An excess exposure case involving multiple claimants is a classic fact pattern for a potential bad faith claim. One such scenario was discussed in the August 2018 Washington Court of Appeals’ decision in Singh v. Zurich Am. Ins. Co., 428 P.3d 1237 (Wash. Ct. App. 2018).
In Singh, the Court found that an insurer’s settling a large claim for policy limits, thereby leaving the insured undefended from a smaller claim, breached the insurance contract, as well as violating the Insurance Fair Conduct Act (IFCA) and the common-law duty of good faith. Fortunately, the appellate court gave unusually clear instructions in its opinion so that other insurers might avoid Zurich’s half-million-dollar mistake.
The underlying fact scenario was a multi-vehicle freeway accident. Zurich’s insured was at-fault truck driver JS. The estate of nine-year-old NB, who died at the scene, demanded the $1M limits on JS’s Zurich policy, which Zurich planned to tender. However, JS asked Zurich if JS could personally contribute $1,000 toward policy limits. By contributing toward the policy limit, thereby leaving a small amount of indemnity money available from the policy, JS would be able to preserve his entitlement to a legal defense–maximizing his chances of negotiating a settlement with any other claimants who might appear in the future. But Zurich declined JS’s proposal and settled the estate’s claim for policy limits. Then, when another accident claimant, BS, sued JS, Zurich did not defend JS, who had to hire private counsel. BS and JS later settled for $250,000.
Subsequently, JS sued Zurich for breach of the insurance contract, as well as under bad faith theories (negligence and violations of IFCA, the Consumer Protection Act and the common-law duty of good faith). The jury awarded JS damages comprising the $250,000 he paid to settle with BS, plus his $36,000 attorney fees for the suit with BS, plus $5,000 in emotional distress damages. JS was also awarded $293,710.23 as attorney fees for his suit against Zurich. Zurich appealed.
The appellate court held that, contrary to popular belief, “there is no bright-line rule absolutely excusing an insurer from its duty to defend once coverage is exhausted in an excess exposure case involving multiple claimants.” 428 P.3d at 1244. Zurich had alternatives to tendering its full limits; it could have negotiated a settlement that would not leave the insured undefended if other claimants came forward later. 428 P.3d at 1245. For instance, Zurich could have accepted its insured’s proposal to contribute to the policy limits.
The Singh court also evidently approved of the alternative strategy used by another insurer involved in the same claim. Alaska National had accepted the NB estate’s policy-limits demand, but under the terms of the settlement it held back $100,000 until the expiration of the statute of limitations. This arrangement allowed Alaska National’s insured to maintain some degree of coverage and to have a defense in the event another claimant came forward. Given that the estate had accepted Alaska National’s settlement structure, it likely would have accepted Zurich’s proposal of a similar structure. Zurich’s failure to attempt such a settlement was bad faith.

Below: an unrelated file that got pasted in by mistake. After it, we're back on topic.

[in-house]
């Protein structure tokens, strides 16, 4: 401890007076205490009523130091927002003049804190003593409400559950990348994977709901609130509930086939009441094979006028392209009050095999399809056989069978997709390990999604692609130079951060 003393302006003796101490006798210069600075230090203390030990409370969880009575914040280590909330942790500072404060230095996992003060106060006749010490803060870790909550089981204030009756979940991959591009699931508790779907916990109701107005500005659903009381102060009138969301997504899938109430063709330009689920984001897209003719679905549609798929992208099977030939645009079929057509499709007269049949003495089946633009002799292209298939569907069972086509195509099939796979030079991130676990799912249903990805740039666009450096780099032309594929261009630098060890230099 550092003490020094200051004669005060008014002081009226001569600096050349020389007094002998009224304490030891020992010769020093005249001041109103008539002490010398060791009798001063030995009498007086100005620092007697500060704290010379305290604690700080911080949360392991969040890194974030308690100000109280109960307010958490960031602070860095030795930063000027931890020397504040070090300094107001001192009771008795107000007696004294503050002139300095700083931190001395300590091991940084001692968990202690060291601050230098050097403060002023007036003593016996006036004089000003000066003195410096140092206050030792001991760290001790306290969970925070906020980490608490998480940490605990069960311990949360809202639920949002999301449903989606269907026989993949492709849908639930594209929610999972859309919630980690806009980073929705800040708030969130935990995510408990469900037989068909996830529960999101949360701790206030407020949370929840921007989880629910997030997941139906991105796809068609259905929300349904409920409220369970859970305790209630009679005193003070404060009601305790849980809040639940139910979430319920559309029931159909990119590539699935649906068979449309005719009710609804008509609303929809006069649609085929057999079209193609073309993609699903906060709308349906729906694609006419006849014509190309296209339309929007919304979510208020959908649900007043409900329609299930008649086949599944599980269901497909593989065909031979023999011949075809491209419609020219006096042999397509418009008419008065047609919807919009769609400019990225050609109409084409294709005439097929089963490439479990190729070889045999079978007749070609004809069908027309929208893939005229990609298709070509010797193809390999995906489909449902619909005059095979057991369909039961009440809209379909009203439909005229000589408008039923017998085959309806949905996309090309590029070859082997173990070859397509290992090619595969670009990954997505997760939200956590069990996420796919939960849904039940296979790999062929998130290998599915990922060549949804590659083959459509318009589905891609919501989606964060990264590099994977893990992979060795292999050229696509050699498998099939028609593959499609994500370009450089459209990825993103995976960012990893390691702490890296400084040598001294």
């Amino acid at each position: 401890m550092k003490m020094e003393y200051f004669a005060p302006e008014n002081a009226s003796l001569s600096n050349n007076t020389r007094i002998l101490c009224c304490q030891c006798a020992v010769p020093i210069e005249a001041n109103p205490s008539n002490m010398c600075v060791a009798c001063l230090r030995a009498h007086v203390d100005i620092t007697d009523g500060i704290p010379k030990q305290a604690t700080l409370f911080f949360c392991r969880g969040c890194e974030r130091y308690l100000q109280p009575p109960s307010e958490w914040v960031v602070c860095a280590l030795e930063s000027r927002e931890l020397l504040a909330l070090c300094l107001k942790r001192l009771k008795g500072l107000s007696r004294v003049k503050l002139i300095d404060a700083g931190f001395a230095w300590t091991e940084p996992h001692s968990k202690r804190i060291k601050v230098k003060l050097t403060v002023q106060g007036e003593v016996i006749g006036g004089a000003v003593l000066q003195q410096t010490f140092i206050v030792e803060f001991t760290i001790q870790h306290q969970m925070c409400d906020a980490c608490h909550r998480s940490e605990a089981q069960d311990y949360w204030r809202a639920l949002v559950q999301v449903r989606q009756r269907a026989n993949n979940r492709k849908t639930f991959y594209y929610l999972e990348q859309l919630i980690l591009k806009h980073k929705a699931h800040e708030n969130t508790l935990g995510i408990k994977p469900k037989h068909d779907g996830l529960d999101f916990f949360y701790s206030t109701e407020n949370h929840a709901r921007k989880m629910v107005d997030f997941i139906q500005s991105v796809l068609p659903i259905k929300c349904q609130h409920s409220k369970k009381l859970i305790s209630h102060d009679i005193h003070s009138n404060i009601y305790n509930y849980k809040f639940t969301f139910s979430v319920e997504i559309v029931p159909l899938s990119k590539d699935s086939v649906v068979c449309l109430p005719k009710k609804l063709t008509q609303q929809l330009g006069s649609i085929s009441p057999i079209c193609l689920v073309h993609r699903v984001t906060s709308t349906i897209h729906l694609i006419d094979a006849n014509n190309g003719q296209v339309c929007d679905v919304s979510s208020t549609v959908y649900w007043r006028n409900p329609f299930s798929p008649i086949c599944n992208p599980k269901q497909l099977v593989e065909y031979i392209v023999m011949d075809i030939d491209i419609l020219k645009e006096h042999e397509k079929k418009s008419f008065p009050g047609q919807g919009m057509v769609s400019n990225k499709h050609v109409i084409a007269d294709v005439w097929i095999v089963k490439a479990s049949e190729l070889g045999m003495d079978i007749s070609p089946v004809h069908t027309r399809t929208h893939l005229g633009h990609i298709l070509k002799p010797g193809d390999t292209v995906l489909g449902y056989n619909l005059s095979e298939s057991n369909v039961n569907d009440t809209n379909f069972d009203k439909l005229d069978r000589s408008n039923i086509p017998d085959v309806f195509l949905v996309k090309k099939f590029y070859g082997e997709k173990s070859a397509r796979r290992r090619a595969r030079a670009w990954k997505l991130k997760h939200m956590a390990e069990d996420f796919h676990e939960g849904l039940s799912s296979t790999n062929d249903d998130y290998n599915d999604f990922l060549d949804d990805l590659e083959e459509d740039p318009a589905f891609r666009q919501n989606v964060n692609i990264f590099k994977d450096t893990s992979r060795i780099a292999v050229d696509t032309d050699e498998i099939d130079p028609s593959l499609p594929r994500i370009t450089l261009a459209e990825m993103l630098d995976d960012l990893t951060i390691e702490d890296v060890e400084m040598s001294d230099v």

The rationale of Singh also applies in the context of a per-occurrence policy, such as when there are four or more claimants to a $100,000/$300,000 policy. The insurer will likely want to settle some claims (to reduce the number of lawsuits to which the insured will be personally exposed). The insured might request that the most severely injured claimant be offered the per-occurrence limit, specifically acknowledging that there will not be sufficient coverage for the remaining three claimants. But, similar to how the Alaska National adjuster structured her settlement in Singh, the adjuster may want to hold back a nominal amount of policy money –perhaps enough to possibly settle the smallest claim – to keep in place the duty to defend while the insured negotiates the remaining claims.
Best practices for the claims adjuster in an excess exposure case involving multiple claimants is, first and foremost, to document your efforts to (1) reasonably and promptly settle claims against the insured, (2) while maintaining the insured’s defense until expiration of all claims that can be made from the accident. When in doubt, document how you inquired into and considered your insured’s preferences regarding settlement (including whether to delay settling certain claims, whether to prioritize settling certain claims before others, and how much policy money to reserve for later). Explicitly placing your insured’s interests (e.g., insurer-funded defense counsel throughout the life of the claims) above those of your company’s (e.g., early escape from litigation costs) is a strong defense to a later bad faith claim. Good communication with your insured and defense counsel during the settlement process may avoid a bad faith claim altogether.